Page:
Sunday, February 01, 2009

Tuscan Bean Stew

When I was at home over the end of year holidays, I picked up my mother's copy of the 2009 America's Test Kitchen cookbook. I have to confess to having a soft spot for this show and the publications that it produces. They get to do that fussy testing and fiddling with recipes that saves me/us all the time in the world. We just get the benefit of all of their hard work by getting all the best methodology and ingredient tips. I've discovered some new favorite recipes among the ones that they have published.

As I mentioned in a previous post, I'm going to be moving apartments fairly soon. So, most of my eating efforts are going towards clearing out the cupboard, freezer, and fridge. Like most people, trying to eat better and to consume more whole grains and pulses has been an on-going goal and challenge. While moving things around to find the ingredients for the cookies I made a few weeks ago, I found that I'd bought a bag of cannellini beans on one trip to the Italian market at Chelsea Market. I consulted the cookbook because I'd remembered seeing the recipe in there for Hearty Tuscan Bean Stew.


With the temperatures still hovering around freezing to completely frigid, the photo for that dish just drew me in and brought back warm memories of Italy and of taking day trips to Florence, where we could get a nice steaming bowl of ribollita, after which this recipe takes. La dolcezza di far niente (the sweetness of doing nothing) is very far removed from the fast pace of the Big Apple. I could use some more of that in my life right now, with all the craziness taking place in financial services and the battering that the industry is taking at the moment. Making soup seemed like a way to bring some of that balance back into my life.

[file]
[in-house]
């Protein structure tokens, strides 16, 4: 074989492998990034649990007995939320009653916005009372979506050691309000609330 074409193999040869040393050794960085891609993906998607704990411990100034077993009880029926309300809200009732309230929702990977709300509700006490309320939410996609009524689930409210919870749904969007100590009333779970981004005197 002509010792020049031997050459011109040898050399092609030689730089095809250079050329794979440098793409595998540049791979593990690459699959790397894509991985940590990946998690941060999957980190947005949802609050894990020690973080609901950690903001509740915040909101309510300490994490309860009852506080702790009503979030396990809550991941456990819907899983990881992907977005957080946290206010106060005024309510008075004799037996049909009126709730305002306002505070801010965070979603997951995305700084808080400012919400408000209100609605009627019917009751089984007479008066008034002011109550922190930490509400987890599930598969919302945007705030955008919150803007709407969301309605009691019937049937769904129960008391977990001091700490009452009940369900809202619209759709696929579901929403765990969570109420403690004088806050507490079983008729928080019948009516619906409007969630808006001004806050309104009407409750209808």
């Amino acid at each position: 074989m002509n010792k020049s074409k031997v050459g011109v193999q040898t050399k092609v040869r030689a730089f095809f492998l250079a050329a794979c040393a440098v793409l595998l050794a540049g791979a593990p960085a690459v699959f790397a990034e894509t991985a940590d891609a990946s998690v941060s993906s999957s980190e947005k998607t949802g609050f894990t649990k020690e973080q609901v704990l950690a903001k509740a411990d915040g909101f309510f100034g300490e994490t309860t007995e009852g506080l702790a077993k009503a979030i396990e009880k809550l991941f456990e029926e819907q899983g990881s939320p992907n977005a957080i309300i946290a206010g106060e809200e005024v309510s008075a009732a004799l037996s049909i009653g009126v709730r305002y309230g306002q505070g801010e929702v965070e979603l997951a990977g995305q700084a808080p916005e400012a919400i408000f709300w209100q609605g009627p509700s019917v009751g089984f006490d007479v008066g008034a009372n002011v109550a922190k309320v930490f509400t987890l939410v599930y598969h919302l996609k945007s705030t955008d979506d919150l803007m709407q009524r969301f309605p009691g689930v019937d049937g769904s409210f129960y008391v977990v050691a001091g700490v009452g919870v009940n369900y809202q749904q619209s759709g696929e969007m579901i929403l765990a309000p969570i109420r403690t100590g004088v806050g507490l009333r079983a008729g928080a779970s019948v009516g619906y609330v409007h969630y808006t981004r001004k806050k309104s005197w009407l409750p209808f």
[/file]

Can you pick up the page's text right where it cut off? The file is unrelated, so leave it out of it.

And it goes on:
There are quick-soaking instructions, which seemed to work quite well. I would like to try to let them sit overnight to see if it makes a huge difference.

In the interests of time, and because I was kind of lazy, I used the food processor to chop the veggies and the pancetta. Next time, I think I will do it by hand, as I think something was lost in the final product.

Almost ready! I used chard which worked really well and is actually more authentically Tuscan than some of the other recommended greens.

All served up! I didn't think this was entirely complete without a few gratings of parmesan cheese and some toasted bread drizzled with the lovely olive oil that I bought at the Arthur Avenue Market on my trip up there several weeks back. This was the perfect wintertime dinner.

Buon appetito!

No comments:

All Images and Text copyright by The Experimental Gourmand 2005-2011. All rights reserved.